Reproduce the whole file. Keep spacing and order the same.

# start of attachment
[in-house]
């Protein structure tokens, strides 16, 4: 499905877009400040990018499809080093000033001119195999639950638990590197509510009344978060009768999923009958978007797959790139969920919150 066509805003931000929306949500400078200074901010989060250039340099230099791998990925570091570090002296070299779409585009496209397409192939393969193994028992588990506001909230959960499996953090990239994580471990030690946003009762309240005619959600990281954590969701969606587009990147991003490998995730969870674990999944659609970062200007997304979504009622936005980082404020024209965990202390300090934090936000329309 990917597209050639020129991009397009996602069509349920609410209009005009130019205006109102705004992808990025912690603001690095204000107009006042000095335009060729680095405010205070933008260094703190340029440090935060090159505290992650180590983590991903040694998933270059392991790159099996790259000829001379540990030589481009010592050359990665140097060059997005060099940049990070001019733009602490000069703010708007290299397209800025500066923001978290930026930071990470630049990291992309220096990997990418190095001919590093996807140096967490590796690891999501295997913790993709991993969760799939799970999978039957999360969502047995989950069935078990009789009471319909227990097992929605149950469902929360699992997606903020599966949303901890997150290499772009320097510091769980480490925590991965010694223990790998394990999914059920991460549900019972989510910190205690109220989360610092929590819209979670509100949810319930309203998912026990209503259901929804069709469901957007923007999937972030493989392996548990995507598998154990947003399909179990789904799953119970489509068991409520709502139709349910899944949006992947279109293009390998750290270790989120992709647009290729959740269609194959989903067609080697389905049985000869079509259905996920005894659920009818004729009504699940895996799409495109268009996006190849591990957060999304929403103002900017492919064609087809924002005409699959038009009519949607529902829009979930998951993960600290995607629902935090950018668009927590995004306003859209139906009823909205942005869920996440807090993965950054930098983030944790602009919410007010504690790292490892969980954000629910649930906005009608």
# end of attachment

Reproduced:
[in-house]
């Protein structure tokens, strides 16, 4: 499905877009400040990018499809080093000033001119195999639950638990590197509510009344978060009768999923009958978007797959790139969920919150 066509805003931000929306949500400078200074901010989060250039340099230099791998990925570091570090002296070299779409585009496209397409192939393969193994028992588990506001909230959960499996953090990239994580471990030690946003009762309240005619959600990281954590969701969606587009990147991003490998995730969870674990999944659609970062200007997304979504009622936005980082404020024209965990202390300090934090936000329309 990917597209050639020129991009397009996602069509349920609410209009005009130019205006109102705004992808990025912690603001690095204000107009006042000095335009060729680095405010205070933008260094703190340029440090935060090159505290992650180590983590991903040694998933270059392991790159099996790259000829001379540990030589481009010592050359990665140097060059997005060099940049990070001019733009602490000069703010708007290299397209800025500066923001978290930026930071990470630049990291992309220096990997990418190095001919590093996807140096967490590796690891999501295997913790993709991993969760799939799970999978039957999360969502047995989950069935078990009789009471319909227990097992929605149950469902929360699992997606903020599966949303901890997150290499772009320097510091769980480490925590991965010694223990790998394990999914059920991460549900019972989510910190205690109220989360610092929590819209979670509100949810319930309203998912026990209503259901929804069709469901957007923007999937972030493989392996548990995507598998154990947003399909179990789904799953119970489509068991409520709502139709349910899944949006992947279109293009390998750290270790989120992709647009290729959740269609194959989903067609080697389905049985000869079509259905996920005894659920009818004729009504699940895996799409495109268009996006190849591990957060999304929403103002900017492919064609087809924002005409699959038009009519949607529902829009979930998951993960600290995607629902935090950018668009927590995004306003859209139906009823909205942005869920996440807090993965950054930098983030944790602009919410007010504690790292490892969980954000629910649930906005009608």